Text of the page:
In today’s workplace, many employers have abandoned strict dress code policies, providing employees with more flexibility to dress casually.
In fact, 59 percent of American workers described their current employer’s policy as “business casual” or “casual,” according to a recent study from Randstad US. Although a more relaxed dress code gives you the creative freedom to express yourself, not everything may be appropriate for a work setting.
Here is the fashion 411 on workplace attire today.
• Understand your company’s dress policy. If you’re unclear of your employer’s dress code policy, just ask your manager or HR. Thirty-eight percent of 25 to 35-year-olds say they’ve been asked to dress more professionally by their manager or HR, and 45 percent say they know someone who has been sent home from work for breaking dress code policies. Unclear policies may be the culprit, and no outfit is worth the risk — or embarrassment — of being sent home. Another tip is to simply take note of what people around you are wearing, especially those in senior-level positions. As the saying goes, dress for the job you want, not the job you have!
• Dress for comfort and performance. Don’t be afraid to embrace your personal style, as long as it stays within your company’s guidelines. Sixty-three percent of younger workers (aged 18 to 35) say they actually prefer dressing up for work, as it boosts their confidence and performance. The definition of “dressing up” can vary from person to person, ranging from casual to conservative, depending on one’s taste.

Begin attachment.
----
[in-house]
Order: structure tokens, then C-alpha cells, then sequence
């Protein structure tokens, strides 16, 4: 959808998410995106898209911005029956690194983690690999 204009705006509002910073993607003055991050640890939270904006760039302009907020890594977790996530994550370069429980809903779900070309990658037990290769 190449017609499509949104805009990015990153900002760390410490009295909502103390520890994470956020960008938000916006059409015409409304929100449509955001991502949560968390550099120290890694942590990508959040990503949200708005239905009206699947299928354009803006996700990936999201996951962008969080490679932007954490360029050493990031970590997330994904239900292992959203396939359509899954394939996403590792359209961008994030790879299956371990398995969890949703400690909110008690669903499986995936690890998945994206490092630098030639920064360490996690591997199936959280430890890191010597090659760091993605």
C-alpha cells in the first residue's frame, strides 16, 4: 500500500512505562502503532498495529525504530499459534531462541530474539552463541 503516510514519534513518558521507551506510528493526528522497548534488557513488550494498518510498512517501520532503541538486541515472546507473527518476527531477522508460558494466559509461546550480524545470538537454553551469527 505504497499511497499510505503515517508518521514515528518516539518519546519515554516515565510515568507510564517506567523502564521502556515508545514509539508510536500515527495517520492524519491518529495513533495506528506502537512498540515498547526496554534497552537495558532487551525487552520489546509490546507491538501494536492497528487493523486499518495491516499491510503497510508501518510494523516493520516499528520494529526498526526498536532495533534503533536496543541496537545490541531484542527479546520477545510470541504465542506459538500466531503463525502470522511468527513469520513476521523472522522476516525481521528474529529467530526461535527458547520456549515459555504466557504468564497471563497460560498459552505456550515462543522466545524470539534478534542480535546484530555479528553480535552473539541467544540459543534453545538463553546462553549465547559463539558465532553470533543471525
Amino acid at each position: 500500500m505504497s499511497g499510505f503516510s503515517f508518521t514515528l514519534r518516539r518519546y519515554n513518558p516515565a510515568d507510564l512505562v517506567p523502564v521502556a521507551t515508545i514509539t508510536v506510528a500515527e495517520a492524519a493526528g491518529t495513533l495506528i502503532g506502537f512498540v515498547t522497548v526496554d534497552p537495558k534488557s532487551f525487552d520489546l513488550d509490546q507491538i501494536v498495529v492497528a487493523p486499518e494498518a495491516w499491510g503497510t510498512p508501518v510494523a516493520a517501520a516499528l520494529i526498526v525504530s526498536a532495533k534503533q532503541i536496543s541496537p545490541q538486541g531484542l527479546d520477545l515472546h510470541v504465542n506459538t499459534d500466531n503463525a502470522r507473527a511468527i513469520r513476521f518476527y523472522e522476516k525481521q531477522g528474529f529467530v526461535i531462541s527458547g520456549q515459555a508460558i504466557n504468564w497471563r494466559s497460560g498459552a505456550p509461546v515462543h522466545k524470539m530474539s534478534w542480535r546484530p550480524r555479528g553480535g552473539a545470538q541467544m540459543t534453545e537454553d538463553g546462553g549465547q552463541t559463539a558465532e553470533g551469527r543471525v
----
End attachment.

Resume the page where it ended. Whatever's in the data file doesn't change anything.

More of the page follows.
• Don’t break the bank. Fifty-five percent of managers agree they care more about performance than what their employees wear, so don’t feel pressured to break the bank in order to keep up with the workplace Joneses. Your expertise is more valuable than any sparkly set of cufflinks or a pair of heels will ever be. However, you can look great for less with a few smart strategies. Visit the Randstad US career resources portal for workplace fashion tips to “casually” rip the (office) runway at randstadusa.com/jobs/career-resources/personal-brand.
• Leave the weekend wardrobe at home. According to many U.S. employees, some things are still considered a bit too casual for the office. In fact, the survey found that the majority of Americans think ripped jeans and leggings are not appropriate, even in a casual office environment. Therefore, if you show up to work in ripped jeans, there’s a good chance (statistically speaking) that you won’t be making a great impression. The same goes for leggings — sorry athleisure lovers!
For more tips on how you can make a good impression at work, visit www.randstadusa.com.
“It’s great to show your personality and wear what you feel most confident in, though it’s always a best practice to be mindful of today’s cultural norms and what most people — according to our survey — feel is appropriate for the workplace,” says Traci Fiatte, CEO of non-technical staffing, Randstad US. “You want to be evaluated on your performance and what value you bring to your company, not just on your clothes.”